“When it comes to migrations, the numbers say more than the words. In one report published in October 2014, it was estimated that there were 7,124,000,000 people in the world. If the wealth were equally distributed, every person would have a median annual income of 14 thousand USA dollars. In reality, the income of 2,700,000,000 people is two USA dollars per day. Now, this economic inequality, which is a social inequality, has a very strong impact on migration. Entire populations pick up and move toward wealthier countries.”
What is a migrant? In 2013, the United Nations claimed that there were 232 million married people in the world. And it defined a migrant as “a person who leaves his or her own country for reasons of employment and settles in another place for a period of more than twelve months.” That’s the only definition that you find, Flavia Cerino stressed. In fact, there are the refugees (the ones who are in need of political asylum in another country); the refugees fleeing from war situations, the so-called “illegals” (who move without having a document that makes them eligible to enter another country). And the reasons vary: war, poverty, studies, cultural interest, natural disasters . . .
What were the most repeated words in the reports from the workshops at the New Humanity international training course where this topic was discussed? A few things stood out in the workshops. “The first was “fear,” fear of anything that is different from me,” continued Cerino. In reality, diversity is a great enrichment. We see that in nature where biological diversity is very enriching. If we lost it we’d be heading for extinction. We obviously have to consider the fear that is born of uncertainty; and this brings us to the topic of public order, national security. One thing is public order, and another thing is fear of diversity. Another topic that was frequently raised was the family. A migrant who travels alone, leaving the family behind, finds it difficult to describe the hardships he or she faces, in order not to worry their loved ones. But actually it would be important to tell one’s family what the real life situation is like, so that they will have a real understanding of what migration entails also in terms of reuniting the family, since families generally look forward to staying together. Another word that came up was interculturalism. That is the capacity to overcome the fear of diversity in order to create an environment of encounter and understanding. And it’s not only cultural understanding, but existential understanding, sharing problems. The migrant should be placed in a position of giving, but he and she believe that they have nothing to give when they are not recognized as persons who can act as active citizens, and therefore they are excluded from the start.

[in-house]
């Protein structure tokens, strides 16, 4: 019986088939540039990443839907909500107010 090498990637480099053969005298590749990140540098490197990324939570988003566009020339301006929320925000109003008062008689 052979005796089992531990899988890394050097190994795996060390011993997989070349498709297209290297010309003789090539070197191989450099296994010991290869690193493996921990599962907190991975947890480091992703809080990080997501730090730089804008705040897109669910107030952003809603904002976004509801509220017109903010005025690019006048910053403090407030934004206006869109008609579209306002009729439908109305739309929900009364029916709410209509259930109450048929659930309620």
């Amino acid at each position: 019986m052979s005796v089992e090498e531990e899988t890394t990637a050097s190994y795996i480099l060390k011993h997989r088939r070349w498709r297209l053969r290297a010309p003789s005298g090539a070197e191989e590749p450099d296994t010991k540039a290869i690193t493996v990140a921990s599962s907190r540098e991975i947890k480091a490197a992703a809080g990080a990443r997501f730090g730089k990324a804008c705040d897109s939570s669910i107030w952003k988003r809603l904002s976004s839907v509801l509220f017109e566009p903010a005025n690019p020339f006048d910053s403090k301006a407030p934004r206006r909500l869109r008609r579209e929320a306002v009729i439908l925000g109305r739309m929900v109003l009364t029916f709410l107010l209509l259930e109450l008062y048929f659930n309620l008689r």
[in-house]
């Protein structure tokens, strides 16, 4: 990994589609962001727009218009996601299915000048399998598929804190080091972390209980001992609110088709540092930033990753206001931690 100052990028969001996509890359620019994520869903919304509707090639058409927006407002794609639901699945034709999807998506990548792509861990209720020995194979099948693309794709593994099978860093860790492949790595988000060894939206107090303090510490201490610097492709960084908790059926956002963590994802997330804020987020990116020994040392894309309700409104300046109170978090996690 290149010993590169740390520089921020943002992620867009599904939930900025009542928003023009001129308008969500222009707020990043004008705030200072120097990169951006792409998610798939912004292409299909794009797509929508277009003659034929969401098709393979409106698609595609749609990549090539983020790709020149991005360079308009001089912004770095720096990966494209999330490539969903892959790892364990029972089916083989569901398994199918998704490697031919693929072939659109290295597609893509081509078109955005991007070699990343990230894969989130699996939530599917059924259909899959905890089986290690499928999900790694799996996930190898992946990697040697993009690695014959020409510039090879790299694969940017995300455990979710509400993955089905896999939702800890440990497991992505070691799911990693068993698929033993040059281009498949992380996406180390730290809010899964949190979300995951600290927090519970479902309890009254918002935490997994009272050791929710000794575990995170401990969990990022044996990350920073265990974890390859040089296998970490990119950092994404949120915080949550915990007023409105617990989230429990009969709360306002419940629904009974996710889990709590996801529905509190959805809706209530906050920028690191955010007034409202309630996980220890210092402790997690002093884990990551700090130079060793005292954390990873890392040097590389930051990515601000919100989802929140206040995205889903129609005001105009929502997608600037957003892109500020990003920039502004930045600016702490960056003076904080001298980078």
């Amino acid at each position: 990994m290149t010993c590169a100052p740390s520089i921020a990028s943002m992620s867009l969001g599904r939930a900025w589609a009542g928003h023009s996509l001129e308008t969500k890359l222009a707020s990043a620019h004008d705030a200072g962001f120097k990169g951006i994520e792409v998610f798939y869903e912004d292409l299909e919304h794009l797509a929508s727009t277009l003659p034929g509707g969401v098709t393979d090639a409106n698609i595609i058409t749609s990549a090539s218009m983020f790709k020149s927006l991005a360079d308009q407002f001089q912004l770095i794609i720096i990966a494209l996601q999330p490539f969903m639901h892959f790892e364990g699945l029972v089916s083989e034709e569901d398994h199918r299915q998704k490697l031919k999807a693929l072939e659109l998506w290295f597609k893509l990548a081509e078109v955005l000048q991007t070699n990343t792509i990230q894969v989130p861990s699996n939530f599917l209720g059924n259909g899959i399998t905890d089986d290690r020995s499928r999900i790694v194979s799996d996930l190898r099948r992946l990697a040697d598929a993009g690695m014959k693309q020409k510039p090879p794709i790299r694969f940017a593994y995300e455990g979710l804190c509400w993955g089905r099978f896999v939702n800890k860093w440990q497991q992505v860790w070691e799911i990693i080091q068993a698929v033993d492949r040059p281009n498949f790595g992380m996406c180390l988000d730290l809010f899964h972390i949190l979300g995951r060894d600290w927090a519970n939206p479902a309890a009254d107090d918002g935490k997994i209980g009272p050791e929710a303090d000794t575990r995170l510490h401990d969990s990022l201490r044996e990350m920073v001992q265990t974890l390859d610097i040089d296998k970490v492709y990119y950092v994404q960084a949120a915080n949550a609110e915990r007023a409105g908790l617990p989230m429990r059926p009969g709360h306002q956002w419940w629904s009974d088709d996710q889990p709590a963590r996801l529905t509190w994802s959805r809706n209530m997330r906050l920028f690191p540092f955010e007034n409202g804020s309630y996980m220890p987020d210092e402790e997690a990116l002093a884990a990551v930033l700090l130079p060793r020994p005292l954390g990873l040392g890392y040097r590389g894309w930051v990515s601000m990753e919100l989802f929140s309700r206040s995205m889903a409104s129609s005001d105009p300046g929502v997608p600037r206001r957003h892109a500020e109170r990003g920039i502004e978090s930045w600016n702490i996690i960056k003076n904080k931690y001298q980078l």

Flavia Cerino cited a question posed by Igino Giordani many years ago: “What do I do for him?, referring to an immigrant. “That’s the question we’re asking ourselves now. What do we do? There are countless experiences, great projects. My experience is the same as many of you. It turns on two elements: the first is that everything depends on a personal sensitivity. As a human being I feel called, and my and put into question right where I live, by a problem that I see in my next door neighbor. And I try to figure out what I should do, turning to the people and institutions who have the authority to act. Because it’s a matter of alleviating, making the presence of a migrant easier in my city. Actually, to the question of “What can I do?” we can answer by acting and doing what is within our power; so, getting together with others who share this desire, beginning with small gestures, we can weave together a network right where we are: simple gestures that generate a renewal of humanity right around us.”
Source: “Reflections on migrations and interculturalism,” intervention during the New Humanity international training course (February 2015), coordinated by immigration expert Flavia Cerino. www.umanitanuova.org